As has been outlined earlier in the paper, the conflict and nature of the context has brought a whole range of factors that have mitigated against education provision in this area. As Kilpatrick & Leich (1999) outlined in their report entitled Inside the Gates, many children have had to face situations that would have put any adult travelling to their place of work, ‘Name calling and buses being stoned’ had been a daily occurrence for many of them. One of the first requests from our funders was to see if we could ,’Stop them stoning one another at the bus stop.’ Not an odd request to come from this area.
Our approach did not entail a long list of strategies that would curtail the stoning. In fact we didn’t go to meet with principals and tell them that we had a grand plan in the pipeline that would solve all of their woes. No, from the outset we realized that schools in this area had been left feeling totally saturated with the number of initiatives that had come their way. The feeling from some principals was, ‘Give us training, strategies and solutions,’ we couldn’t help wondering why everyone seemed to want to address the symptoms rather than the causes. We soon realized that this had been the way things had always been done. With so many other things to contend with in this area, it seemed difficult for principals to allow their teachers to be ‘subjected’ to yet another initiative. What we offered the school principals, on our initial meetings with them, was something that was so intangible and difficult to grasp, that they were very unsure of what it was all about.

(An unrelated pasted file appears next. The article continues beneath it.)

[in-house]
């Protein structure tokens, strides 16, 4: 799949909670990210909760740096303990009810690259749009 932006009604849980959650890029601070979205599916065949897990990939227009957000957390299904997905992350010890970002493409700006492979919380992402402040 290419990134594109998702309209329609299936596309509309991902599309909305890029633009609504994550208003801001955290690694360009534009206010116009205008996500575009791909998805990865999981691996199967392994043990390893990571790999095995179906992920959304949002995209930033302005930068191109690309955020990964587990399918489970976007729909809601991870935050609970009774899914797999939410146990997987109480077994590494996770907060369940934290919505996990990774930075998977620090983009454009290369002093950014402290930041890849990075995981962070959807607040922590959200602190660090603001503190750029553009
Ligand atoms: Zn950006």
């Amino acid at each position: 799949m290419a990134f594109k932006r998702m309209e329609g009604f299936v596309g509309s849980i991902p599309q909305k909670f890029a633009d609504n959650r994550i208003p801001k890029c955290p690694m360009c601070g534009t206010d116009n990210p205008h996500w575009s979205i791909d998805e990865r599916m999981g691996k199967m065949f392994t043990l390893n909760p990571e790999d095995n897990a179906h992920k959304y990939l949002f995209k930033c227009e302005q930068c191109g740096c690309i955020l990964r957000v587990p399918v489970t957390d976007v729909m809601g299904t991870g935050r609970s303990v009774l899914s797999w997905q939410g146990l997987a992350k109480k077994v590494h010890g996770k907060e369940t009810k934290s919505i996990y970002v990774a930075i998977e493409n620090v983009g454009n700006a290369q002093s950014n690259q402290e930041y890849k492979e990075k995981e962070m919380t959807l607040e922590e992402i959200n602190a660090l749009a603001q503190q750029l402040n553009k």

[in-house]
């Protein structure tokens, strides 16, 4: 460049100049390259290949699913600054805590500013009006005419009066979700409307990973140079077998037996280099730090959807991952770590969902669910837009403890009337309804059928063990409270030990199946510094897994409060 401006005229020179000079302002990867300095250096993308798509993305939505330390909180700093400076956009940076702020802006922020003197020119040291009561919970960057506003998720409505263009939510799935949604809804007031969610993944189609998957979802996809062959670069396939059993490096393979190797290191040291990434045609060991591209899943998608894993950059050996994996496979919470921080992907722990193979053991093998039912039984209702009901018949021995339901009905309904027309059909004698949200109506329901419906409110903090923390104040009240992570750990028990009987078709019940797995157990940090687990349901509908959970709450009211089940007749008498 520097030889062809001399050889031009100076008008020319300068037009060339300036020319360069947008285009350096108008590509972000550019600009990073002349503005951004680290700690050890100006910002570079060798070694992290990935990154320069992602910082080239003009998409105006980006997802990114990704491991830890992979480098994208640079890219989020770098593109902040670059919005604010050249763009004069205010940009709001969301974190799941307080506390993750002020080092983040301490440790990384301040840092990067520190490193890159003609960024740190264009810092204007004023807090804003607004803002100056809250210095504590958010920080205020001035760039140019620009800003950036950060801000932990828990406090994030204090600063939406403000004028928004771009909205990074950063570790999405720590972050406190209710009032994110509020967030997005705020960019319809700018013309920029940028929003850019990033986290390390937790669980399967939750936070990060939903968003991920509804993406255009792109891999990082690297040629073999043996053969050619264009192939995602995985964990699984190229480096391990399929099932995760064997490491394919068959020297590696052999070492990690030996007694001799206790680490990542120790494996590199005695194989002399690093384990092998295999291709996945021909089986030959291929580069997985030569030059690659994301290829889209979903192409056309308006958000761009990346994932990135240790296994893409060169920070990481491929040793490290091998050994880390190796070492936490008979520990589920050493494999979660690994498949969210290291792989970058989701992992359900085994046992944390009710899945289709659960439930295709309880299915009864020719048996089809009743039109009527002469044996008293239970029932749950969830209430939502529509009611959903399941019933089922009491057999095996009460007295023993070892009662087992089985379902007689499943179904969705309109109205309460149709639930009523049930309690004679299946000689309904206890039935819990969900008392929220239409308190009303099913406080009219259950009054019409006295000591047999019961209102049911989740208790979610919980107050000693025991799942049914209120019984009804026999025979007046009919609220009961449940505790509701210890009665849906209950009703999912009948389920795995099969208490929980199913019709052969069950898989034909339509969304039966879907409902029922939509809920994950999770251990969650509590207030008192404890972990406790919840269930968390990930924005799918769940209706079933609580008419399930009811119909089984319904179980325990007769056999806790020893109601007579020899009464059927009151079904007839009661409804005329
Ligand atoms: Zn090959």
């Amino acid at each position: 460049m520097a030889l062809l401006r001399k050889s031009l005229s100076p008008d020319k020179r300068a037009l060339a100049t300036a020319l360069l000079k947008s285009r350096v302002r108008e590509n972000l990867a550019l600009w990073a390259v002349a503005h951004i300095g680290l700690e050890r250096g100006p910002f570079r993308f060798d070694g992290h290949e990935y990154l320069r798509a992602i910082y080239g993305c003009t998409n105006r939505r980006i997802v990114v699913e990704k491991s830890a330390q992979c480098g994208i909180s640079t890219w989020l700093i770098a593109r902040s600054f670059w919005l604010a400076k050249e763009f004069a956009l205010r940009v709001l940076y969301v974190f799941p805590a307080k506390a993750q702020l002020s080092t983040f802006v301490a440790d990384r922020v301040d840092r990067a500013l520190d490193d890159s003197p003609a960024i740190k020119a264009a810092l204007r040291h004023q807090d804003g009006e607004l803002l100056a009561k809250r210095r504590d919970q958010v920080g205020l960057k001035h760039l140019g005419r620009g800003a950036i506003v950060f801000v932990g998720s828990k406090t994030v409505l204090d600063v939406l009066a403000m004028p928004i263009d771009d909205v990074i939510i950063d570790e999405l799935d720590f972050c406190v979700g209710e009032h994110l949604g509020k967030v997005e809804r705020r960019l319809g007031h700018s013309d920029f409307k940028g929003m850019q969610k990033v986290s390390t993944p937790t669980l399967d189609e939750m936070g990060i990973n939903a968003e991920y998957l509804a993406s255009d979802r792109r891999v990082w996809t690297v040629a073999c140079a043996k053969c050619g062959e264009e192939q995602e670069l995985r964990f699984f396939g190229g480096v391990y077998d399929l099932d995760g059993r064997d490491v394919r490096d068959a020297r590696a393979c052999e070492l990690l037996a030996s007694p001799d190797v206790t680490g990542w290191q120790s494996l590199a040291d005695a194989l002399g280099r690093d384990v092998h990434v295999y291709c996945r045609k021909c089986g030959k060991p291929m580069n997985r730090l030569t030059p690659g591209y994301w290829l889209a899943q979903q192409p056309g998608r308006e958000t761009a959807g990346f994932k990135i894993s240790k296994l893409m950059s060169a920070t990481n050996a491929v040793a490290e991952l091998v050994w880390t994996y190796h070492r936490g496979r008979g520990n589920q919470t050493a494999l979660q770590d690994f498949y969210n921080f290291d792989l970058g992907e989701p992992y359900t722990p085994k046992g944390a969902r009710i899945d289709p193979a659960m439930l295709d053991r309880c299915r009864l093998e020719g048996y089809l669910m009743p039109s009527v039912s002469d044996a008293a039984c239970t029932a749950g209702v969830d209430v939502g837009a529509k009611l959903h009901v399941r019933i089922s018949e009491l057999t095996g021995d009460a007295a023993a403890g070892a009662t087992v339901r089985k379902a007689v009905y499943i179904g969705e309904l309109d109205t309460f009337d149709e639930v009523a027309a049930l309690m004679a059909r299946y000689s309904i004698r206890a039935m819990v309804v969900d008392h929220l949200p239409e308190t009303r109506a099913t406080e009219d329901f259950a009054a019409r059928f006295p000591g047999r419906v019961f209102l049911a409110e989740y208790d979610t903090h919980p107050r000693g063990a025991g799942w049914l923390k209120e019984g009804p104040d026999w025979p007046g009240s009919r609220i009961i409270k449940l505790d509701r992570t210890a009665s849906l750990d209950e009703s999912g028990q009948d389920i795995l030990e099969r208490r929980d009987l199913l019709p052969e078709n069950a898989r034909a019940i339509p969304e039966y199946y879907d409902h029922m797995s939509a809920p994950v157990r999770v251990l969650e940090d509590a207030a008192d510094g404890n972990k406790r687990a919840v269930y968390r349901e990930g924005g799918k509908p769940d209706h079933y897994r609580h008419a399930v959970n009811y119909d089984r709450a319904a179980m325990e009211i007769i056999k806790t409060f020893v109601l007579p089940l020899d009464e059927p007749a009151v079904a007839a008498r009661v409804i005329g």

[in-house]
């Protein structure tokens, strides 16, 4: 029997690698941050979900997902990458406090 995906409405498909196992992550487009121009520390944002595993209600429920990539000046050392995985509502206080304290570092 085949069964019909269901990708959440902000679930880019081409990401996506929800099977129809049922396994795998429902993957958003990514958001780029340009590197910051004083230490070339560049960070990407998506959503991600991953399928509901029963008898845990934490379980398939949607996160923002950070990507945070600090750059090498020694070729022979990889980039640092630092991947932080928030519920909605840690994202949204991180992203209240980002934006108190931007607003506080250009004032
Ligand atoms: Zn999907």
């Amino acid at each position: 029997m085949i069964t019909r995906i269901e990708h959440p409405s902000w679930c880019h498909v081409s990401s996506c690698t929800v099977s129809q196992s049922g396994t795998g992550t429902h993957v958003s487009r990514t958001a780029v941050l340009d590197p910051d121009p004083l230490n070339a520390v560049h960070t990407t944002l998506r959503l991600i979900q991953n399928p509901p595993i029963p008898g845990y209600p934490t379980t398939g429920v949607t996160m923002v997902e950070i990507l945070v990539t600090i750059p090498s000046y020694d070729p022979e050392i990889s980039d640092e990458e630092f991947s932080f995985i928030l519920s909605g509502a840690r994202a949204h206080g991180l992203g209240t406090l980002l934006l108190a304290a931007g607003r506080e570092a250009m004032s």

We were faced with some principals who felt that action research was just going to be another ‘soft option’ in education. Could you weigh it, table it and statistically analyze it? If you couldn’t , then some principals just couldn’t see what the benefits would be for their school. We were dependent on the principals to disseminate what we had discussed with them. Having had a chance to reflect on this approach, we were very naïve. However, in the majority of cases, principals did communicate the outline of our project to the rest of the staff. We were intent on having only teachers who would volunteer themselves. We found that in our first whole teacher group meeting, four teachers had been mandated to attend by their principals. We quickly recognized that these four teachers would not be able to continue in the programme. We shortly after received letters telling us that they were withdrawing because they hadn’t wanted to be involved anyway.